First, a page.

MSF, Doctors Without Borders, Ethiopia, Eritrean refugees
The MSF mental health team meets weekly to discuss the main challenges and issues that they encounter throughout their work with refugees and the host community. Photo: Gabriele François Casini/MSF

After three days there, the smugglers took us to Addis Ababa. The journey was difficult because I had injuries from the assault and couldn’t move very well. I became very depressed and developed severe back and leg pain. During the 4 months that I spent in Addis, my health deteriorated. I fainted a few times and the pain became worse.

The Eritrean people I was staying with took me to the hospital but I was not ready to talk to a stranger about what had happened. I took the decision to claim refugee status. I went to the ARRA office in Addis (Administration for Refugee & Returnee Affairs) and they sent me to the Edabuguna reception center, in the north of the country close to the Eritrean border. After registration, I was transferred to Hitsats refugee camp.

When I arrived there, I was in a bad state. I didn’t feel safe and I was constantly re-experiencing what had happened to me in Sudan. I became unable to properly take care of my children. Because of all this ARRA referred me to the MSF mental health program. It was the first time I heard of the organization but I went there anyway to see if I could get help.

The first session didn’t go very well. I was agitated and afraid that they would expose me to the public judgement and shame me in front of everyone because of what had happened to me. It was good that I was assigned a female psychiatric nurse and a female counsellor. I don’t think that I would have been able to talk to a man.

This allowed me to slowly develop trust. It still was a difficult process but I developed a very good relationship with the female counsellor. Things started improving, especially after I started taking medications for my depression, the sleeping problems and the pain.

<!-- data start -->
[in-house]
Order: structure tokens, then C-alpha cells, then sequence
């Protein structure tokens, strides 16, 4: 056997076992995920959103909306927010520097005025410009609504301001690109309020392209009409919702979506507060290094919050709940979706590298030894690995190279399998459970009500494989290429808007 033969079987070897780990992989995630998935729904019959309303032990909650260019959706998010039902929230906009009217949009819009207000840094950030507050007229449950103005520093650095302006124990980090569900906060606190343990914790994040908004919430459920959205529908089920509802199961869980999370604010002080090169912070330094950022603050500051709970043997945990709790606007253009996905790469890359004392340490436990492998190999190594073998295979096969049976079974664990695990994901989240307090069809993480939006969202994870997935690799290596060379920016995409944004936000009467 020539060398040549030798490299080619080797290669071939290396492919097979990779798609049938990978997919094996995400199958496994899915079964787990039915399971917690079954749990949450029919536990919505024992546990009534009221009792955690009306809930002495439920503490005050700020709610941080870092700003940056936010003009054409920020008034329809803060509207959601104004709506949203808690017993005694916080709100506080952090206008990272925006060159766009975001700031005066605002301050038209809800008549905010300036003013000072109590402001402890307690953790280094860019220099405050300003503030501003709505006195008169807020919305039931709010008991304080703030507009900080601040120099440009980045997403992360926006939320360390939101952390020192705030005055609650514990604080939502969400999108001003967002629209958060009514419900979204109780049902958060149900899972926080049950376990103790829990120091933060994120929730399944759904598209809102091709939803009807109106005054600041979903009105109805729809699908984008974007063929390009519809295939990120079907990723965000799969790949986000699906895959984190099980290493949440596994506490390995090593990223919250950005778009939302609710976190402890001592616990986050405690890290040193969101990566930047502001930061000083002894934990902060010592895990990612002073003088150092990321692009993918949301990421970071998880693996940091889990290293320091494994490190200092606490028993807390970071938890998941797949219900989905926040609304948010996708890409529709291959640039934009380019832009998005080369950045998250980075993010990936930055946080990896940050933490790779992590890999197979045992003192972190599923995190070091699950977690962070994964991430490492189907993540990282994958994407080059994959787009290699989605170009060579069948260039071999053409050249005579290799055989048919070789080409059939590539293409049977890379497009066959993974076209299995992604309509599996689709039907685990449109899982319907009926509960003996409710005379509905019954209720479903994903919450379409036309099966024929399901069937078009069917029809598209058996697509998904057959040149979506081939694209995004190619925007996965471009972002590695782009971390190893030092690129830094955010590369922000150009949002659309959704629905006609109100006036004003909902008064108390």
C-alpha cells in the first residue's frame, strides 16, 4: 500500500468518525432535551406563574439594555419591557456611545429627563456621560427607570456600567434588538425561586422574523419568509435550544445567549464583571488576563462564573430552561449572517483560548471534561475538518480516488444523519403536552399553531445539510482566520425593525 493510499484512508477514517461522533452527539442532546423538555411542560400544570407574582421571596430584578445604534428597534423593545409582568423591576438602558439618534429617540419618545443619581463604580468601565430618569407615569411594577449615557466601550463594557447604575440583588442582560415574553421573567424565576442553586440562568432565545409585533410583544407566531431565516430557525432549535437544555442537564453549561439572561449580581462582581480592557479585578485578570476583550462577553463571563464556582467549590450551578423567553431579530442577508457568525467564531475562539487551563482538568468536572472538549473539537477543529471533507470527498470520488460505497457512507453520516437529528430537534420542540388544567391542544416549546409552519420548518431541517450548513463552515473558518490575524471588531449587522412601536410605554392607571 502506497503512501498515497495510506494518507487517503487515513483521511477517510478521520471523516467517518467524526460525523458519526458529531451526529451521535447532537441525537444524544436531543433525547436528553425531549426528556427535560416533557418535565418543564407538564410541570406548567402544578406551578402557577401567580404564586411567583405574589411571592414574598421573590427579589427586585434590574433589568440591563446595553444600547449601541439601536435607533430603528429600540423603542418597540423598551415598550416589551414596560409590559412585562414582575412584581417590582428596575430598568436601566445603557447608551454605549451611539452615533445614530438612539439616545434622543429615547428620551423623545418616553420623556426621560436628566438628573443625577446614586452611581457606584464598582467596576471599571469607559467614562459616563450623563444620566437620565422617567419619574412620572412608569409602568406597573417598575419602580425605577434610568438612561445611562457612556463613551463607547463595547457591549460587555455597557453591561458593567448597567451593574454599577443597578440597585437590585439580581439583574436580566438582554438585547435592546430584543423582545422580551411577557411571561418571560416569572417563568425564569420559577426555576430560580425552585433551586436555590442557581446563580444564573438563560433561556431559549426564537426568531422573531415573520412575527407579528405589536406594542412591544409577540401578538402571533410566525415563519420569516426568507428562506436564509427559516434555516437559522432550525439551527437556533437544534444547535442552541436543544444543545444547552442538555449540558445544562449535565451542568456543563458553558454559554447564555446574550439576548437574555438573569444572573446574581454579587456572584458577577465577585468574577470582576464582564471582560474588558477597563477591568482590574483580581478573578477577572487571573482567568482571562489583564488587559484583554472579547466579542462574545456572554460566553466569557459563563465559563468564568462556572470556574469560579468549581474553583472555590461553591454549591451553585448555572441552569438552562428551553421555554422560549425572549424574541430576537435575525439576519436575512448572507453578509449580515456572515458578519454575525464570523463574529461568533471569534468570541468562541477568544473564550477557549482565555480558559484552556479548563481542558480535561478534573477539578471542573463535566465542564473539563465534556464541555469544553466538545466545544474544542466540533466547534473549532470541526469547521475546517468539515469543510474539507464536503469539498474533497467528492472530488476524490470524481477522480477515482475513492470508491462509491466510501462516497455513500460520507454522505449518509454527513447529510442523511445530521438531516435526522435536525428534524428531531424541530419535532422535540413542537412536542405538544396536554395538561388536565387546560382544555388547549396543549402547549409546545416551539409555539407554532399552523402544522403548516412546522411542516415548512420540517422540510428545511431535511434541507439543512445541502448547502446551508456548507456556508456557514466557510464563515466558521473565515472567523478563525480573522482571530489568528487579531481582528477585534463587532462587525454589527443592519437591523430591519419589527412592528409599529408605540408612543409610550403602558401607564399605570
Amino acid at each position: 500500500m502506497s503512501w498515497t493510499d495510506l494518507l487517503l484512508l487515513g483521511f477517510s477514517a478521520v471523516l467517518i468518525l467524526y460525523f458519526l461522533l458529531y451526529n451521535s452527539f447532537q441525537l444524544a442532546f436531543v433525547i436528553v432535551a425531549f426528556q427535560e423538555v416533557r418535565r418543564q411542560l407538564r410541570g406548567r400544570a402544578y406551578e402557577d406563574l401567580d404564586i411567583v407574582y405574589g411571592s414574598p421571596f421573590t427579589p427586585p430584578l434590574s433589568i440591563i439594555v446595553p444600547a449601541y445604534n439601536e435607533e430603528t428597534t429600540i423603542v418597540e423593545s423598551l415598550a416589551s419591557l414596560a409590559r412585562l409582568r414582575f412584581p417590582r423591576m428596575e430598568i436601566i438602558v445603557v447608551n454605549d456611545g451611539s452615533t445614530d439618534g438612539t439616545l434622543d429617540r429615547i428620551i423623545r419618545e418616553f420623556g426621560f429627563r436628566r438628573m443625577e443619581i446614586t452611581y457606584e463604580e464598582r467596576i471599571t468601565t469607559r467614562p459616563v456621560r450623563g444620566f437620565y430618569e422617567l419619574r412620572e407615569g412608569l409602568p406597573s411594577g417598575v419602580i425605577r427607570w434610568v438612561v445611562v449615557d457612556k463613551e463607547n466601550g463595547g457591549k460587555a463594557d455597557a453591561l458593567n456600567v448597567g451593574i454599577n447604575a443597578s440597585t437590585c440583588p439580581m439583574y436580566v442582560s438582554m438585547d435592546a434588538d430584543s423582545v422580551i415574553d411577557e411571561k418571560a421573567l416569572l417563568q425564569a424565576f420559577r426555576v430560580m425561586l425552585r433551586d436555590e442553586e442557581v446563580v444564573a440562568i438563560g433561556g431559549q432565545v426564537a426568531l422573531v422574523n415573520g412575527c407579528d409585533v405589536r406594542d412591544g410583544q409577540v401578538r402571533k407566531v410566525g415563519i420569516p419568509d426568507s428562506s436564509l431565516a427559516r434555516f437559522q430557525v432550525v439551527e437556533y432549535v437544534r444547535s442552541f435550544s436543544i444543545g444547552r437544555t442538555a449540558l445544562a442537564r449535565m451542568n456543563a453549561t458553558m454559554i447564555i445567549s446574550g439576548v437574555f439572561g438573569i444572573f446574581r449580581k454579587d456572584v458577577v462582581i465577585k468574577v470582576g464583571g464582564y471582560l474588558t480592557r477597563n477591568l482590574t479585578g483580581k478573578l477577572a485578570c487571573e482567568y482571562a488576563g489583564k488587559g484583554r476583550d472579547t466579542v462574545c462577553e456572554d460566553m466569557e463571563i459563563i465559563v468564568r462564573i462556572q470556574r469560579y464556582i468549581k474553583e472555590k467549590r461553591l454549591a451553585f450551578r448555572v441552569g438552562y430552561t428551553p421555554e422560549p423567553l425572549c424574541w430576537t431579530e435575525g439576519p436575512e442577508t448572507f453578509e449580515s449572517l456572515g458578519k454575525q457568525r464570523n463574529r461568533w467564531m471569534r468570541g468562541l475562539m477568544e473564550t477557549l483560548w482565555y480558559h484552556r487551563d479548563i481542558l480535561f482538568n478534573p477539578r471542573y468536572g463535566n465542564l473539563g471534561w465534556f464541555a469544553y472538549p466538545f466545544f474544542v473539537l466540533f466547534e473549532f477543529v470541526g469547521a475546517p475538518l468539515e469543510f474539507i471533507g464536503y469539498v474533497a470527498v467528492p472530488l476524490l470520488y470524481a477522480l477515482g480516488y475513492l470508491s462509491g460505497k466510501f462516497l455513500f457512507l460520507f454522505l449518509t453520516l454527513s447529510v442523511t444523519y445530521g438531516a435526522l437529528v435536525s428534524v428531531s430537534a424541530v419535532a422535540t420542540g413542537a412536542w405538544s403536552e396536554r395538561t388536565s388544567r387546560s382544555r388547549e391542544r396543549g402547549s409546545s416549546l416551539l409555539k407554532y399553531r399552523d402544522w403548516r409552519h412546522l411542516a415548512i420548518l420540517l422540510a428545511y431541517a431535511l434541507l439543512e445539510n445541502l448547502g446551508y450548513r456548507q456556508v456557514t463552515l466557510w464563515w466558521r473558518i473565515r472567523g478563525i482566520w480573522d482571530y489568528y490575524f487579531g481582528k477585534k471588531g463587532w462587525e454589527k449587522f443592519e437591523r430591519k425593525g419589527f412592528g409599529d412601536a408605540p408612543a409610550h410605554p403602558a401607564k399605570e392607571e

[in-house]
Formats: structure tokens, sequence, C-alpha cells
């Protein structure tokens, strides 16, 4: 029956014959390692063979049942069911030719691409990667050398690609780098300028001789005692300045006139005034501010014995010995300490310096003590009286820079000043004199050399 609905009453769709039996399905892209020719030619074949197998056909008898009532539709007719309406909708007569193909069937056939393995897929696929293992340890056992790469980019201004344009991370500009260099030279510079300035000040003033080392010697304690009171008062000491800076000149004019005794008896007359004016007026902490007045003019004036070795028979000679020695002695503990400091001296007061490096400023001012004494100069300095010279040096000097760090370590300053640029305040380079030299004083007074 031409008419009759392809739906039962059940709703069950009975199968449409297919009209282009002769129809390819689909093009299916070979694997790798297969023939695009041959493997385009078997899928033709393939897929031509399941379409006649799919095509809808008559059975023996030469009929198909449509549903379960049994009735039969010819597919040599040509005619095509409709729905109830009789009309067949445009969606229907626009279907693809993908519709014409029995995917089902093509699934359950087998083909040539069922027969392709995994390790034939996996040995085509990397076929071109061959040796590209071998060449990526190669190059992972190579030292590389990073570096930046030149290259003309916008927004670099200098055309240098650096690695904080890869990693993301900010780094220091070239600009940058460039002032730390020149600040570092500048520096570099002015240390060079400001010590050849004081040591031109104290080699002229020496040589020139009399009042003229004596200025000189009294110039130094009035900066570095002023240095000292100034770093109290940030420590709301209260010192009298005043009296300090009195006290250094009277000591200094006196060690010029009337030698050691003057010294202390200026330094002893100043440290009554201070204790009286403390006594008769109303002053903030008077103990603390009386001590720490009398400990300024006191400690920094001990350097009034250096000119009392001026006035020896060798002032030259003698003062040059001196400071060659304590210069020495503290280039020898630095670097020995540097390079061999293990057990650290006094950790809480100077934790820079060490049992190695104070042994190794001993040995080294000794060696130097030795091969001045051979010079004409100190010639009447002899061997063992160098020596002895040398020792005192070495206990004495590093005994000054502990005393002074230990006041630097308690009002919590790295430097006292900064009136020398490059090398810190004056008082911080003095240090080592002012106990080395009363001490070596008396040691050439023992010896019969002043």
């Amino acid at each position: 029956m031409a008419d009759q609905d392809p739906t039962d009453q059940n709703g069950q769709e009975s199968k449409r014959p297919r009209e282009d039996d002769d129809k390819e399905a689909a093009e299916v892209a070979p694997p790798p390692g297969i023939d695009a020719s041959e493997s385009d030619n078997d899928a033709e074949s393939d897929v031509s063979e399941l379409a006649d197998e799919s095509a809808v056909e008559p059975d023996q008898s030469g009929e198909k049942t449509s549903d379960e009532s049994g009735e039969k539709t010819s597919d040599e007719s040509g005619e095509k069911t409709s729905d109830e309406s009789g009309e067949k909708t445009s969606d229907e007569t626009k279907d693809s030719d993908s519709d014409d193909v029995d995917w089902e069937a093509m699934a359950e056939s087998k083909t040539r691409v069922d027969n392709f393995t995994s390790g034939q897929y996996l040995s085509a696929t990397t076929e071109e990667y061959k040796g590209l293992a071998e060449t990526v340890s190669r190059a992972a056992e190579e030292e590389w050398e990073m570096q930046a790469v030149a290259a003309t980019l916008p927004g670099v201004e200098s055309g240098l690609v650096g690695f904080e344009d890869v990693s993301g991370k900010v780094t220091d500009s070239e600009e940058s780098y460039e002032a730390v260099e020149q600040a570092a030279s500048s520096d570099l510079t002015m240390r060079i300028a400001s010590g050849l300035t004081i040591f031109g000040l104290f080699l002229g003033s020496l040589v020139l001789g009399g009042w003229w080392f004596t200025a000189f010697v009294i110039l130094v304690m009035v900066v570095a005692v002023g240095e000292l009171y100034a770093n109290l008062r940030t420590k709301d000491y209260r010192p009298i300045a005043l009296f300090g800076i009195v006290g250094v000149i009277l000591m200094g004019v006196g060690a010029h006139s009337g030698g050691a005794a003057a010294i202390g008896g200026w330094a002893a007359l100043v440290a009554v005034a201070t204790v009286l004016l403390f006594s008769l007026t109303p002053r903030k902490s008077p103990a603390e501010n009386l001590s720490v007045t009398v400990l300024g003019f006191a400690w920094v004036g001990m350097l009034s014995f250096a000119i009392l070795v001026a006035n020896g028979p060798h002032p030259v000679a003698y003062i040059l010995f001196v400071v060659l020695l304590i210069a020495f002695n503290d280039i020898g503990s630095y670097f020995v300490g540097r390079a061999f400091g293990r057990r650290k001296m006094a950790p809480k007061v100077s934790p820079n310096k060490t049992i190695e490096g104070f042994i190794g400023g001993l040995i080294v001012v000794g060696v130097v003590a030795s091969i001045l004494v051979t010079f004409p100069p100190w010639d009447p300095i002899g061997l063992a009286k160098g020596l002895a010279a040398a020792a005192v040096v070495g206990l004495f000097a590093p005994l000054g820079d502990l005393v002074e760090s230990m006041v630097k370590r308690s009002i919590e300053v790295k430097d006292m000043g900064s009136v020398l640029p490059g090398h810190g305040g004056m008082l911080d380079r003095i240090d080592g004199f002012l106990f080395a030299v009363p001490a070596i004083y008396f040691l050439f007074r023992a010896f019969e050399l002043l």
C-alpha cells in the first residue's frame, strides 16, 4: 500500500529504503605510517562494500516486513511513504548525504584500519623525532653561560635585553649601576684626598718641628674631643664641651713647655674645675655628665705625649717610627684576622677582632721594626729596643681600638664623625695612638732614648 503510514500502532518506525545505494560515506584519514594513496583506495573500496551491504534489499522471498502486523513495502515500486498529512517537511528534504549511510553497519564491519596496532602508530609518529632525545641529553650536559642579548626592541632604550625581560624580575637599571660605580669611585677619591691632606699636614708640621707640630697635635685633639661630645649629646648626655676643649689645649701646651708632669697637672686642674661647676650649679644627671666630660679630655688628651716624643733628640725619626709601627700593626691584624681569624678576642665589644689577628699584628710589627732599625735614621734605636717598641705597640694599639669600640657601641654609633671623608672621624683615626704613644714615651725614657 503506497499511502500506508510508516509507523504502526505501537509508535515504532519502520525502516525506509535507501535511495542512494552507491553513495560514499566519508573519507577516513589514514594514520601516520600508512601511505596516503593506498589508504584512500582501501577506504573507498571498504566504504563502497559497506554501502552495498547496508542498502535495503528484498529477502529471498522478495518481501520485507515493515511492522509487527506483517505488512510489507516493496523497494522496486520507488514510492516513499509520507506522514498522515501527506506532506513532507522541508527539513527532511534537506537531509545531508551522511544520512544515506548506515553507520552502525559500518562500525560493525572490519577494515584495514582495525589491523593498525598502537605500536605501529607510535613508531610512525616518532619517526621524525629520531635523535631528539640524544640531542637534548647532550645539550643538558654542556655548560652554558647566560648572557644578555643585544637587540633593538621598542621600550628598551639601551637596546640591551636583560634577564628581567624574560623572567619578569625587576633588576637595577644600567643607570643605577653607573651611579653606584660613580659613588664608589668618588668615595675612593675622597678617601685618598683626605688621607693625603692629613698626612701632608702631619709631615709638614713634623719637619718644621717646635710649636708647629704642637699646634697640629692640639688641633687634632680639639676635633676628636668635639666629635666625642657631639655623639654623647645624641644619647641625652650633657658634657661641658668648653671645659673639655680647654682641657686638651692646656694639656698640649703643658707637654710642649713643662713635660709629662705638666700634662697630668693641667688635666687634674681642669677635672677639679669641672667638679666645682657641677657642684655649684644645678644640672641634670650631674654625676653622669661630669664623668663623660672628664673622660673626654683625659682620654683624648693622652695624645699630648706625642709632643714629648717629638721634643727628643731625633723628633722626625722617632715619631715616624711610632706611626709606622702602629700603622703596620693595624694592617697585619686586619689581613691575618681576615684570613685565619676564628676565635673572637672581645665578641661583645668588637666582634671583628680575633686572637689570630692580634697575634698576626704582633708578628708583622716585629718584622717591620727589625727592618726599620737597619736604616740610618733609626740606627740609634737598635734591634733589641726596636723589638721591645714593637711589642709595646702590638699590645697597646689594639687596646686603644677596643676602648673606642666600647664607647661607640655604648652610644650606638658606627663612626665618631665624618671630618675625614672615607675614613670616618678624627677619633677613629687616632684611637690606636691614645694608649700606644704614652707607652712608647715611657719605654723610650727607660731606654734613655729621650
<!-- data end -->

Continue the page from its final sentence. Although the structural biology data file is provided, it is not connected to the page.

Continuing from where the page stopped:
MSF, Doctors Without Borders, Ethiopia, Eritrean refugees
The MSF mental health team in Hitsats camp – composed of supervisors, counsellors and incentive workers.
Photo: Gabriele François Casini/MSF

It is seven months now since I’ve been going to sessions, once per week. My life has improved a lot thanks to these services, to the point where I can say that I feel pretty good now. As a mother, it is terrible to not be able to take care of your children.

Now I can be there for them and I feel so happy. Mental health support is very important for people that go through these kinds of experiences. MSF gave me my life back. I am very thankful for this second chance to live again.

After four months of counselling, I was already free of most of the symptoms I had. I told myself that I could help others and that my experience would help me relate to them. So I went to the mental health supervisor and asked if there was anything I could do to help.

That’s how I became a lay counsellor in the MSF mental health team. In the future, I hope I will be able to keep on helping other survivors of violence, independent of where in the world I will be.

 The name has been changed to protect the identity of the interviewee. There are no images available of Hellen, as she requested anonymity.

Find out more about MSF's work in Ethiopia.